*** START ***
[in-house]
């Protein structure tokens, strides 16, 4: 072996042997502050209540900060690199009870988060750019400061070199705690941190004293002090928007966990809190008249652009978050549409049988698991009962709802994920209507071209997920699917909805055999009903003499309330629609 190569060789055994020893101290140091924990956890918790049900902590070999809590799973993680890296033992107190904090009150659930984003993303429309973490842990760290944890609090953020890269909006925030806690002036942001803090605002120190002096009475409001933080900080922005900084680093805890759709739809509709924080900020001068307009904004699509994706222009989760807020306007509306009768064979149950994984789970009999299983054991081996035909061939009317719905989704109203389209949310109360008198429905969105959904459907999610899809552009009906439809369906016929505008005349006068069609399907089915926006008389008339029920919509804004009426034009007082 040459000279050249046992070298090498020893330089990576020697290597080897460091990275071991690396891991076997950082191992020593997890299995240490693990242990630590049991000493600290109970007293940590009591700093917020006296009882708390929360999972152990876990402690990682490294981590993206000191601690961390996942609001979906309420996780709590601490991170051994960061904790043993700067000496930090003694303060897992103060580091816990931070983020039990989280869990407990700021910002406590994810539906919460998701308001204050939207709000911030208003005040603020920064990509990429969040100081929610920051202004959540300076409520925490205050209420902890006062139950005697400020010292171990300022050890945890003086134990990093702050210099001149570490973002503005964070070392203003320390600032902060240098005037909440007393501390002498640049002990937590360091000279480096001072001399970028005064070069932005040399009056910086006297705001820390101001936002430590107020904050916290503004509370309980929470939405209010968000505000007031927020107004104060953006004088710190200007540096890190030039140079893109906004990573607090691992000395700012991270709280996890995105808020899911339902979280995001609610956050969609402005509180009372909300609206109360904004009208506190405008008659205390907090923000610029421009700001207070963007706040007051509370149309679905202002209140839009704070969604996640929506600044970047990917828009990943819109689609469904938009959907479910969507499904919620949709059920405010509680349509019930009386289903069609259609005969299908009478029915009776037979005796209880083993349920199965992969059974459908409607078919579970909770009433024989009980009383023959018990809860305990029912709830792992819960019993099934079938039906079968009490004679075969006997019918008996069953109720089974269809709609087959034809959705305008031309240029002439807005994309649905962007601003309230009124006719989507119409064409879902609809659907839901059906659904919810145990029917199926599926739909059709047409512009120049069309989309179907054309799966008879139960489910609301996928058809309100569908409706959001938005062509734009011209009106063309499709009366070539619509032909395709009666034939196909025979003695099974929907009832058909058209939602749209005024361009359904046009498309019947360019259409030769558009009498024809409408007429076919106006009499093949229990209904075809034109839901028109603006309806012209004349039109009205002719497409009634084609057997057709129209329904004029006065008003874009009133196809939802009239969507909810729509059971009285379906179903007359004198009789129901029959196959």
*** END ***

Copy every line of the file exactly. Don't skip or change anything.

[in-house]
């Protein structure tokens, strides 16, 4: 072996042997502050209540900060690199009870988060750019400061070199705690941190004293002090928007966990809190008249652009978050549409049988698991009962709802994920209507071209997920699917909805055999009903003499309330629609 190569060789055994020893101290140091924990956890918790049900902590070999809590799973993680890296033992107190904090009150659930984003993303429309973490842990760290944890609090953020890269909006925030806690002036942001803090605002120190002096009475409001933080900080922005900084680093805890759709739809509709924080900020001068307009904004699509994706222009989760807020306007509306009768064979149950994984789970009999299983054991081996035909061939009317719905989704109203389209949310109360008198429905969105959904459907999610899809552009009906439809369906016929505008005349006068069609399907089915926006008389008339029920919509804004009426034009007082 040459000279050249046992070298090498020893330089990576020697290597080897460091990275071991690396891991076997950082191992020593997890299995240490693990242990630590049991000493600290109970007293940590009591700093917020006296009882708390929360999972152990876990402690990682490294981590993206000191601690961390996942609001979906309420996780709590601490991170051994960061904790043993700067000496930090003694303060897992103060580091816990931070983020039990989280869990407990700021910002406590994810539906919460998701308001204050939207709000911030208003005040603020920064990509990429969040100081929610920051202004959540300076409520925490205050209420902890006062139950005697400020010292171990300022050890945890003086134990990093702050210099001149570490973002503005964070070392203003320390600032902060240098005037909440007393501390002498640049002990937590360091000279480096001072001399970028005064070069932005040399009056910086006297705001820390101001936002430590107020904050916290503004509370309980929470939405209010968000505000007031927020107004104060953006004088710190200007540096890190030039140079893109906004990573607090691992000395700012991270709280996890995105808020899911339902979280995001609610956050969609402005509180009372909300609206109360904004009208506190405008008659205390907090923000610029421009700001207070963007706040007051509370149309679905202002209140839009704070969604996640929506600044970047990917828009990943819109689609469904938009959907479910969507499904919620949709059920405010509680349509019930009386289903069609259609005969299908009478029915009776037979005796209880083993349920199965992969059974459908409607078919579970909770009433024989009980009383023959018990809860305990029912709830792992819960019993099934079938039906079968009490004679075969006997019918008996069953109720089974269809709609087959034809959705305008031309240029002439807005994309649905962007601003309230009124006719989507119409064409879902609809659907839901059906659904919810145990029917199926599926739909059709047409512009120049069309989309179907054309799966008879139960489910609301996928058809309100569908409706959001938005062509734009011209009106063309499709009366070539619509032909395709009666034939196909025979003695099974929907009832058909058209939602749209005024361009359904046009498309019947360019259409030769558009009498024809409408007429076919106006009499093949229990209904075809034109839901028109603006309806012209004349039109009205002719497409009634084609057997057709129209329904004029006065008003874009009133196809939802009239969507909810729509059971009285379906179903007359004198009789129901029959196959």